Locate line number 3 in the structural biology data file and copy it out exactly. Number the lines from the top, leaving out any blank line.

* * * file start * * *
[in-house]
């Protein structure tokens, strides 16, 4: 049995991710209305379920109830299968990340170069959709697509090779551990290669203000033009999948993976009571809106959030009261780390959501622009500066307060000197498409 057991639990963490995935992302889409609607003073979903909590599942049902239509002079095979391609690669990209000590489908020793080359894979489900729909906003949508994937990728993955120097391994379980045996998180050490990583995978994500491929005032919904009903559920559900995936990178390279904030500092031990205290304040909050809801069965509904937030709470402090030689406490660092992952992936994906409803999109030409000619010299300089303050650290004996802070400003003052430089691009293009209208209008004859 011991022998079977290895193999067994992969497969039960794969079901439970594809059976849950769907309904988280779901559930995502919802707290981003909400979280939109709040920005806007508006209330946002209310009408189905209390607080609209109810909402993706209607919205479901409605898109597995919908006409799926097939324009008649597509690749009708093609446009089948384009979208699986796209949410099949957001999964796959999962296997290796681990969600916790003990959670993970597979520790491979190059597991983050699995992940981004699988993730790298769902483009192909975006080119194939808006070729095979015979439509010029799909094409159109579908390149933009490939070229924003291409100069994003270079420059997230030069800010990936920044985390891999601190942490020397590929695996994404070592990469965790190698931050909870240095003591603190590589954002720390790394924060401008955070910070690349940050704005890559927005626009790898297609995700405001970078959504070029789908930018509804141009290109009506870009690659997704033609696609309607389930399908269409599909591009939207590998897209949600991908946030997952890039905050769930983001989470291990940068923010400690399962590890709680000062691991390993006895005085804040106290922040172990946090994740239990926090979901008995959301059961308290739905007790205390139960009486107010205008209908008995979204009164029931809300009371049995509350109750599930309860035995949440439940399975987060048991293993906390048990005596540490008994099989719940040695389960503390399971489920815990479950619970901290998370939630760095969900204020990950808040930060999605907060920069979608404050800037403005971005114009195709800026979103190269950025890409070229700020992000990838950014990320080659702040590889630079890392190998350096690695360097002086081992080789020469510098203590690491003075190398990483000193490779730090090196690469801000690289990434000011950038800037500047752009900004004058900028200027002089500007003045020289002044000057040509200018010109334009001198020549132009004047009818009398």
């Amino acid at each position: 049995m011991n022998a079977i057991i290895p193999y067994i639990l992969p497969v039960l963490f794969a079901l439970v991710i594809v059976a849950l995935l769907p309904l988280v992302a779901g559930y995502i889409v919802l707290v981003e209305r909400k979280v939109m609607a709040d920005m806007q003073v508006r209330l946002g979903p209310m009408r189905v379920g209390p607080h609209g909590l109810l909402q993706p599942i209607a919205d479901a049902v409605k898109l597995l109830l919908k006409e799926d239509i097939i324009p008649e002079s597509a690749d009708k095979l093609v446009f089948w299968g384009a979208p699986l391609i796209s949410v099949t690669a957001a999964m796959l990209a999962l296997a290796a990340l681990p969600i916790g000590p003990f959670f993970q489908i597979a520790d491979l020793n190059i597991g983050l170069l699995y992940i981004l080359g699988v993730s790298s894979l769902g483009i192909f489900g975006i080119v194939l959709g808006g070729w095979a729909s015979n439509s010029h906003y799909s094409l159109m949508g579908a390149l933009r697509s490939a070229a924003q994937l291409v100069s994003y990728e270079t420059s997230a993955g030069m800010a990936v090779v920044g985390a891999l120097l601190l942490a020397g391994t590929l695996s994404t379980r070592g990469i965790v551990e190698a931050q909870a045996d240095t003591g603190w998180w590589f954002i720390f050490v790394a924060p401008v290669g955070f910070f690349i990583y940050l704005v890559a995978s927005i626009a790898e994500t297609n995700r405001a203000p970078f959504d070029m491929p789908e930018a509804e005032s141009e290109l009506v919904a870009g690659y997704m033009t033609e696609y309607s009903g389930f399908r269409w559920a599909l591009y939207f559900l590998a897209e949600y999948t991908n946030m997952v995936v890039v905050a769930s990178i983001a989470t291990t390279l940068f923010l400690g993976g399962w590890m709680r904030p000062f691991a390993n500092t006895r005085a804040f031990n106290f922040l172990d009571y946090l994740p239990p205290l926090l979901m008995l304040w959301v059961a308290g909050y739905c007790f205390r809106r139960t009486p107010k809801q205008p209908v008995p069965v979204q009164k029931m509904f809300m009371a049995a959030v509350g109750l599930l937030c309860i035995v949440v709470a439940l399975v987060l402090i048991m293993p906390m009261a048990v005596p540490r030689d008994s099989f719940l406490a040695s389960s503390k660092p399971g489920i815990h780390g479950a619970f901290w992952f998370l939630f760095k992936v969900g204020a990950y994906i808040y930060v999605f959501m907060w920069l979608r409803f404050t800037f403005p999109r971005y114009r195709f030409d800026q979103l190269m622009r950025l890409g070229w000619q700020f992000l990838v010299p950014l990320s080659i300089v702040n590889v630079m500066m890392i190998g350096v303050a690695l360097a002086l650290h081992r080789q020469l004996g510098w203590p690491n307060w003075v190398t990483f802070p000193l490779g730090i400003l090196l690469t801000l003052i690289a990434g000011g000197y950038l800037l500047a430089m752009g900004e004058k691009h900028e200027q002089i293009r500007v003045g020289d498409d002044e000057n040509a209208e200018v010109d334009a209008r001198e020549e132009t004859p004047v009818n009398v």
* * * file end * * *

């Amino acid at each position: 049995m011991n022998a079977i057991i290895p193999y067994i639990l992969p497969v039960l963490f794969a079901l439970v991710i594809v059976a849950l995935l769907p309904l988280v992302a779901g559930y995502i889409v919802l707290v981003e209305r909400k979280v939109m609607a709040d920005m806007q003073v508006r209330l946002g979903p209310m009408r189905v379920g209390p607080h609209g909590l109810l909402q993706p599942i209607a919205d479901a049902v409605k898109l597995l109830l919908k006409e799926d239509i097939i324009p008649e002079s597509a690749d009708k095979l093609v446009f089948w299968g384009a979208p699986l391609i796209s949410v099949t690669a957001a999964m796959l990209a999962l296997a290796a990340l681990p969600i916790g000590p003990f959670f993970q489908i597979a520790d491979l020793n190059i597991g983050l170069l699995y992940i981004l080359g699988v993730s790298s894979l769902g483009i192909f489900g975006i080119v194939l959709g808006g070729w095979a729909s015979n439509s010029h906003y799909s094409l159109m949508g579908a390149l933009r697509s490939a070229a924003q994937l291409v100069s994003y990728e270079t420059s997230a993955g030069m800010a990936v090779v920044g985390a891999l120097l601190l942490a020397g391994t590929l695996s994404t379980r070592g990469i965790v551990e190698a931050q909870a045996d240095t003591g603190w998180w590589f954002i720390f050490v790394a924060p401008v290669g955070f910070f690349i990583y940050l704005v890559a995978s927005i626009a790898e994500t297609n995700r405001a203000p970078f959504d070029m491929p789908e930018a509804e005032s141009e290109l009506v919904a870009g690659y997704m033009t033609e696609y309607s009903g389930f399908r269409w559920a599909l591009y939207f559900l590998a897209e949600y999948t991908n946030m997952v995936v890039v905050a769930s990178i983001a989470t291990t390279l940068f923010l400690g993976g399962w590890m709680r904030p000062f691991a390993n500092t006895r005085a804040f031990n106290f922040l172990d009571y946090l994740p239990p205290l926090l979901m008995l304040w959301v059961a308290g909050y739905c007790f205390r809106r139960t009486p107010k809801q205008p209908v008995p069965v979204q009164k029931m509904f809300m009371a049995a959030v509350g109750l599930l937030c309860i035995v949440v709470a439940l399975v987060l402090i048991m293993p906390m009261a048990v005596p540490r030689d008994s099989f719940l406490a040695s389960s503390k660092p399971g489920i815990h780390g479950a619970f901290w992952f998370l939630f760095k992936v969900g204020a990950y994906i808040y930060v999605f959501m907060w920069l979608r409803f404050t800037f403005p999109r971005y114009r195709f030409d800026q979103l190269m622009r950025l890409g070229w000619q700020f992000l990838v010299p950014l990320s080659i300089v702040n590889v630079m500066m890392i190998g350096v303050a690695l360097a002086l650290h081992r080789q020469l004996g510098w203590p690491n307060w003075v190398t990483f802070p000193l490779g730090i400003l090196l690469t801000l003052i690289a990434g000011g000197y950038l800037l500047a430089m752009g900004e004058k691009h900028e200027q002089i293009r500007v003045g020289d498409d002044e000057n040509a209208e200018v010109d334009a209008r001198e020549e132009t004859p004047v009818n009398v």